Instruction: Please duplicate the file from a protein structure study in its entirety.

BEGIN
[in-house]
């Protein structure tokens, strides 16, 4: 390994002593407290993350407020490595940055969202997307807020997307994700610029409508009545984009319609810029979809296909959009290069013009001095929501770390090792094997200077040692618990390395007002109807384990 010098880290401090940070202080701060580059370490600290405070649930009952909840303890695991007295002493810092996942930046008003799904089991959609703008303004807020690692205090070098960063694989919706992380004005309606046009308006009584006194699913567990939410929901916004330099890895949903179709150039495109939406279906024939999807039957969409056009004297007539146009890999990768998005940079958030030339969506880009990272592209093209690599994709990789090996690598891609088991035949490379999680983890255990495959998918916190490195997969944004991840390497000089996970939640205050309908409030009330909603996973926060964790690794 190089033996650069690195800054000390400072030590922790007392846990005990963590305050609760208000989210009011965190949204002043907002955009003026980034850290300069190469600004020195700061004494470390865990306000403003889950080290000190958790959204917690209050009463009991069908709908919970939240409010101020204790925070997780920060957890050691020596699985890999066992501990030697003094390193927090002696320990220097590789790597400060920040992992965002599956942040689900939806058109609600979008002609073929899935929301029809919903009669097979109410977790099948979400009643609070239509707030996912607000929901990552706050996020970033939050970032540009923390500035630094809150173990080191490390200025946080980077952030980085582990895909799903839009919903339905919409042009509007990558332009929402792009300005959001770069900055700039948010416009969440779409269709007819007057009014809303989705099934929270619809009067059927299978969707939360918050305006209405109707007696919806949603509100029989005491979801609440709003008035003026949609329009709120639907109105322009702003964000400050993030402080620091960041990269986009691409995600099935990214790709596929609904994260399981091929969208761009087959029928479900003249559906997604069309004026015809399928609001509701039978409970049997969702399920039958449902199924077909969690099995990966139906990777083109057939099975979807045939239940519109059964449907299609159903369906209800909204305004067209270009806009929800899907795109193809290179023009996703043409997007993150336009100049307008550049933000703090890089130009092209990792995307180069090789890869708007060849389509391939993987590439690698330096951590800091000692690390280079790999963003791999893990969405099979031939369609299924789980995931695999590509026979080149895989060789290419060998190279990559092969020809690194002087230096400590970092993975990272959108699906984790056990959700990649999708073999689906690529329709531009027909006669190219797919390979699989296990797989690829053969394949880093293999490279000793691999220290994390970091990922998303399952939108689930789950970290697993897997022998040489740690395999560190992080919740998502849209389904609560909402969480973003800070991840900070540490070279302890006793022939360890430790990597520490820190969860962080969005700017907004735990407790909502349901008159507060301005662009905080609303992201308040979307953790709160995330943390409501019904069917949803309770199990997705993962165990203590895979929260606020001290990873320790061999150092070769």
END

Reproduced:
[in-house]
């Protein structure tokens, strides 16, 4: 390994002593407290993350407020490595940055969202997307807020997307994700610029409508009545984009319609810029979809296909959009290069013009001095929501770390090792094997200077040692618990390395007002109807384990 010098880290401090940070202080701060580059370490600290405070649930009952909840303890695991007295002493810092996942930046008003799904089991959609703008303004807020690692205090070098960063694989919706992380004005309606046009308006009584006194699913567990939410929901916004330099890895949903179709150039495109939406279906024939999807039957969409056009004297007539146009890999990768998005940079958030030339969506880009990272592209093209690599994709990789090996690598891609088991035949490379999680983890255990495959998918916190490195997969944004991840390497000089996970939640205050309908409030009330909603996973926060964790690794 190089033996650069690195800054000390400072030590922790007392846990005990963590305050609760208000989210009011965190949204002043907002955009003026980034850290300069190469600004020195700061004494470390865990306000403003889950080290000190958790959204917690209050009463009991069908709908919970939240409010101020204790925070997780920060957890050691020596699985890999066992501990030697003094390193927090002696320990220097590789790597400060920040992992965002599956942040689900939806058109609600979008002609073929899935929301029809919903009669097979109410977790099948979400009643609070239509707030996912607000929901990552706050996020970033939050970032540009923390500035630094809150173990080191490390200025946080980077952030980085582990895909799903839009919903339905919409042009509007990558332009929402792009300005959001770069900055700039948010416009969440779409269709007819007057009014809303989705099934929270619809009067059927299978969707939360918050305006209405109707007696919806949603509100029989005491979801609440709003008035003026949609329009709120639907109105322009702003964000400050993030402080620091960041990269986009691409995600099935990214790709596929609904994260399981091929969208761009087959029928479900003249559906997604069309004026015809399928609001509701039978409970049997969702399920039958449902199924077909969690099995990966139906990777083109057939099975979807045939239940519109059964449907299609159903369906209800909204305004067209270009806009929800899907795109193809290179023009996703043409997007993150336009100049307008550049933000703090890089130009092209990792995307180069090789890869708007060849389509391939993987590439690698330096951590800091000692690390280079790999963003791999893990969405099979031939369609299924789980995931695999590509026979080149895989060789290419060998190279990559092969020809690194002087230096400590970092993975990272959108699906984790056990959700990649999708073999689906690529329709531009027909006669190219797919390979699989296990797989690829053969394949880093293999490279000793691999220290994390970091990922998303399952939108689930789950970290697993897997022998040489740690395999560190992080919740998502849209389904609560909402969480973003800070991840900070540490070279302890006793022939360890430790990597520490820190969860962080969005700017907004735990407790909502349901008159507060301005662009905080609303992201308040979307953790709160995330943390409501019904069917949803309770199990997705993962165990203590895979929260606020001290990873320790061999150092070769």